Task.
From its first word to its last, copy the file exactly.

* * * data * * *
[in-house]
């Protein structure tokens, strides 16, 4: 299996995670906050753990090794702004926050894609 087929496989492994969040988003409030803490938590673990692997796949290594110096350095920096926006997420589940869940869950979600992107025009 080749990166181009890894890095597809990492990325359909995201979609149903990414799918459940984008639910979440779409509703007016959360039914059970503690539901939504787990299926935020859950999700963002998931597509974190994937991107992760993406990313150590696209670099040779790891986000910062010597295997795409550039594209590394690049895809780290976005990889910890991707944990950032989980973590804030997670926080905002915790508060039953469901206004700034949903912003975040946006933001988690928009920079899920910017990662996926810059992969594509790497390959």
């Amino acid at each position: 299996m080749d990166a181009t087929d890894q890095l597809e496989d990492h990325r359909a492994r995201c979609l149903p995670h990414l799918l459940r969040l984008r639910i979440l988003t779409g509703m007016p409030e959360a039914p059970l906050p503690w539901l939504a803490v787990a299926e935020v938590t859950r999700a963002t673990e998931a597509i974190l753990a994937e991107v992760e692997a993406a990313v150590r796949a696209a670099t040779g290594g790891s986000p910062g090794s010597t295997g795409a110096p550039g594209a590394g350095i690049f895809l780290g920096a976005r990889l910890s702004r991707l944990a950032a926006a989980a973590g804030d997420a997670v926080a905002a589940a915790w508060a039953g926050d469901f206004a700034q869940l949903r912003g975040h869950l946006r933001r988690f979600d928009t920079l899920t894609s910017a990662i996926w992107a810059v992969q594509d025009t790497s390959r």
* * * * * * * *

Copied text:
[in-house]
């Protein structure tokens, strides 16, 4: 299996995670906050753990090794702004926050894609 087929496989492994969040988003409030803490938590673990692997796949290594110096350095920096926006997420589940869940869950979600992107025009 080749990166181009890894890095597809990492990325359909995201979609149903990414799918459940984008639910979440779409509703007016959360039914059970503690539901939504787990299926935020859950999700963002998931597509974190994937991107992760993406990313150590696209670099040779790891986000910062010597295997795409550039594209590394690049895809780290976005990889910890991707944990950032989980973590804030997670926080905002915790508060039953469901206004700034949903912003975040946006933001988690928009920079899920910017990662996926810059992969594509790497390959």
């Amino acid at each position: 299996m080749d990166a181009t087929d890894q890095l597809e496989d990492h990325r359909a492994r995201c979609l149903p995670h990414l799918l459940r969040l984008r639910i979440l988003t779409g509703m007016p409030e959360a039914p059970l906050p503690w539901l939504a803490v787990a299926e935020v938590t859950r999700a963002t673990e998931a597509i974190l753990a994937e991107v992760e692997a993406a990313v150590r796949a696209a670099t040779g290594g790891s986000p910062g090794s010597t295997g795409a110096p550039g594209a590394g350095i690049f895809l780290g920096a976005r990889l910890s702004r991707l944990a950032a926006a989980a973590g804030d997420a997670v926080a905002a589940a915790w508060a039953g926050d469901f206004a700034q869940l949903r912003g975040h869950l946006r933001r988690f979600d928009t920079l899920t894609s910017a990662i996926w992107a810059v992969q594509d025009t790497s390959r």